post #44 of 61
Thread Starter 
Quote:
Originally Posted by gilency View Post
I mentioned one: the Behringer DEQ2496. Not the most expensive or loved gadget, but it works, at least for me.
That looks very functional, although perhaps not as attractive as that shiny silver Akai. Perhaps they can do a 'retro' version for me. :-)

Joking aside does it have analogue inputs? I guess its converts the analogue to digital for processing, and then back to analogue.

I use RCA's in my system (not balanced), so I would use the XLR inputs and get a RCA to XLR adaptor. I guess it would fit in my system between the pre / power amp, I would use the aux outs to my power amp. Right?
post #45 of 61
Quote:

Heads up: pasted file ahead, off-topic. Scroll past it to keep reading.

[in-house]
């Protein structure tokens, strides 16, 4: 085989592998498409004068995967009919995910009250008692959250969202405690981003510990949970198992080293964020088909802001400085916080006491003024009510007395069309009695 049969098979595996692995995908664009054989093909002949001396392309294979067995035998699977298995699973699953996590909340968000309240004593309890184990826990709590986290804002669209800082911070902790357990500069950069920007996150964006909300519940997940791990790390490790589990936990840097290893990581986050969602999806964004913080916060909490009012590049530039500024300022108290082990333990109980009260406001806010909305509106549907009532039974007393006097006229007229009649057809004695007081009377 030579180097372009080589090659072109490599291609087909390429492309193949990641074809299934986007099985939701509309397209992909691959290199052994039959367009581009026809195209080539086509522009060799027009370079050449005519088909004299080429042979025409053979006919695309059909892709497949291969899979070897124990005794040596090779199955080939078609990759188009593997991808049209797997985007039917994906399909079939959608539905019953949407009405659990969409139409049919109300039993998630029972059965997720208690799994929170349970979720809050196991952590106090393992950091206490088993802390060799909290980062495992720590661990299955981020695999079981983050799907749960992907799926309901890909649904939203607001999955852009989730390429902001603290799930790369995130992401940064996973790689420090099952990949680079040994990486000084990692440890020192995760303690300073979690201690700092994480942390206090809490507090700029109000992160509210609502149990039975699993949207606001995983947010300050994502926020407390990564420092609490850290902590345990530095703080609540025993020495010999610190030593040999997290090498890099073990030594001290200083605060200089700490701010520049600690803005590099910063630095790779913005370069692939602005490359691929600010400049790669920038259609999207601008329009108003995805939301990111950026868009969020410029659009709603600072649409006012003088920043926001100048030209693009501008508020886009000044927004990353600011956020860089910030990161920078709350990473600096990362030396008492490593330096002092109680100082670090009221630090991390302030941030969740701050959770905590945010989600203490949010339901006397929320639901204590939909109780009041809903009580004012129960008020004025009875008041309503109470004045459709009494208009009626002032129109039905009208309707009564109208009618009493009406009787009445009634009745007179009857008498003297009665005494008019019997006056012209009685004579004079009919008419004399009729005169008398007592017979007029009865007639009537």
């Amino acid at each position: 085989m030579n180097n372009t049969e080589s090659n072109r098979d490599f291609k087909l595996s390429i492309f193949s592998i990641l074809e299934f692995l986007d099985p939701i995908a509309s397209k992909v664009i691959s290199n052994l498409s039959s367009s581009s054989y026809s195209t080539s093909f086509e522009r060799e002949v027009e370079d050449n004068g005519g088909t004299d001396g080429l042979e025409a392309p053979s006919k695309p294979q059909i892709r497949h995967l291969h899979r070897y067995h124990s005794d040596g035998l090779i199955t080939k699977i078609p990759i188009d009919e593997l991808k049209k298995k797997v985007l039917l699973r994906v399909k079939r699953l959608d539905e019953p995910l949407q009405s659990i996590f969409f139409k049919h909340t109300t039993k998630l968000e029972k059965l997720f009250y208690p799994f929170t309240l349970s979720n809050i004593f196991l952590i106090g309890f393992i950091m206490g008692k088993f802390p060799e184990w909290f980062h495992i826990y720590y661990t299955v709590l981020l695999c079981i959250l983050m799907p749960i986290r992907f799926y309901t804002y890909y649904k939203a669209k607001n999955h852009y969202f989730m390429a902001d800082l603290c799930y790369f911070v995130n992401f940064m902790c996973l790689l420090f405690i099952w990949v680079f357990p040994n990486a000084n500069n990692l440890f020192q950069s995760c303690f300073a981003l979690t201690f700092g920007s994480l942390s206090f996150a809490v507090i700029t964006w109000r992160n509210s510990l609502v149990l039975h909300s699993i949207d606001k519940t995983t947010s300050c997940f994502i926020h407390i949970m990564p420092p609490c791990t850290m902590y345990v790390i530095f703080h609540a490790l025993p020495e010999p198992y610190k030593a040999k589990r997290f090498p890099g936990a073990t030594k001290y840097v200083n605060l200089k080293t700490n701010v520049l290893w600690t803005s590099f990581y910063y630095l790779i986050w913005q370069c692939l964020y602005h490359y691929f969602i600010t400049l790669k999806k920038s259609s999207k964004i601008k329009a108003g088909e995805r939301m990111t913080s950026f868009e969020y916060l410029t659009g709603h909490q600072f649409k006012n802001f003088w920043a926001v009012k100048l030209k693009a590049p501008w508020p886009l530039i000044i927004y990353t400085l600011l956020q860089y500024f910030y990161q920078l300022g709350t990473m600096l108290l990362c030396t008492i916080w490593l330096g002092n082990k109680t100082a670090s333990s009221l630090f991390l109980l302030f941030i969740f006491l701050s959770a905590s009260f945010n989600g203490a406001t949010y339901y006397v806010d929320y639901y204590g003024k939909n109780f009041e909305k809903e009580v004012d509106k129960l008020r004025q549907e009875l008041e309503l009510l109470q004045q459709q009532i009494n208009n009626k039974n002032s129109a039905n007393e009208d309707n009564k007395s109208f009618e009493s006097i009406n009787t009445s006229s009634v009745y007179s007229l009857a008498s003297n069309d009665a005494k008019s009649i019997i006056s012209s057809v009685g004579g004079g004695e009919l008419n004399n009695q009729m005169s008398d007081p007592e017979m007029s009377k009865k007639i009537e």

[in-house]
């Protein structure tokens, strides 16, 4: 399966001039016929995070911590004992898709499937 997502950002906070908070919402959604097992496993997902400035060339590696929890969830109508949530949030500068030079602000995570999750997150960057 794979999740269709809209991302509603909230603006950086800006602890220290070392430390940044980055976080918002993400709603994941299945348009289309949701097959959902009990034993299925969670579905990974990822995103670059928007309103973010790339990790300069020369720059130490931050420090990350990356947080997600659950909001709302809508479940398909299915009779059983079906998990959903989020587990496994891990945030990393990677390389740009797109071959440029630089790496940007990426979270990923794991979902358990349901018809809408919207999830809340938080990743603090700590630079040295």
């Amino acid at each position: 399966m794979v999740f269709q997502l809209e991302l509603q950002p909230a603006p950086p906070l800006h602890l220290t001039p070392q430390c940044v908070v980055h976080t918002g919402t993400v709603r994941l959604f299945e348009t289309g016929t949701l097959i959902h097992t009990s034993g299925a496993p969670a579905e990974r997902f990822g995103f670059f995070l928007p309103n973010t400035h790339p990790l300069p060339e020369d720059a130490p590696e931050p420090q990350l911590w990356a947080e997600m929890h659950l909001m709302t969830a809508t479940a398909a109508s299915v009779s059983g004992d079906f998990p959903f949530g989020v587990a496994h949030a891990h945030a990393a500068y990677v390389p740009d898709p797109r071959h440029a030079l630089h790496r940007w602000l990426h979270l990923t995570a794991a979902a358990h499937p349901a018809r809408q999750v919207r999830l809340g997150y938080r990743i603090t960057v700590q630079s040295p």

Originally Posted by Shark_Jump View Post
So there are no quality parametric eq's out there suitable for home audio?

You gotta be kidding me?

BTW I found this article on equalisers by Nathan Winer.
http://www.ethanwiner.com/equalizers.html
Note it was written in 1979 when flared trousers and equalisers where fashionable in home audio. Like I said earlier I don't know what laws of physics have changed since then.
i've not been able to find any on ebay that have quality look about them, that's the extent of my research...that and my PC is my primary souce so if i really wanted to EQ i'd do it here

and honestly apart from sliding things all over the place i don't know how to use EQ :/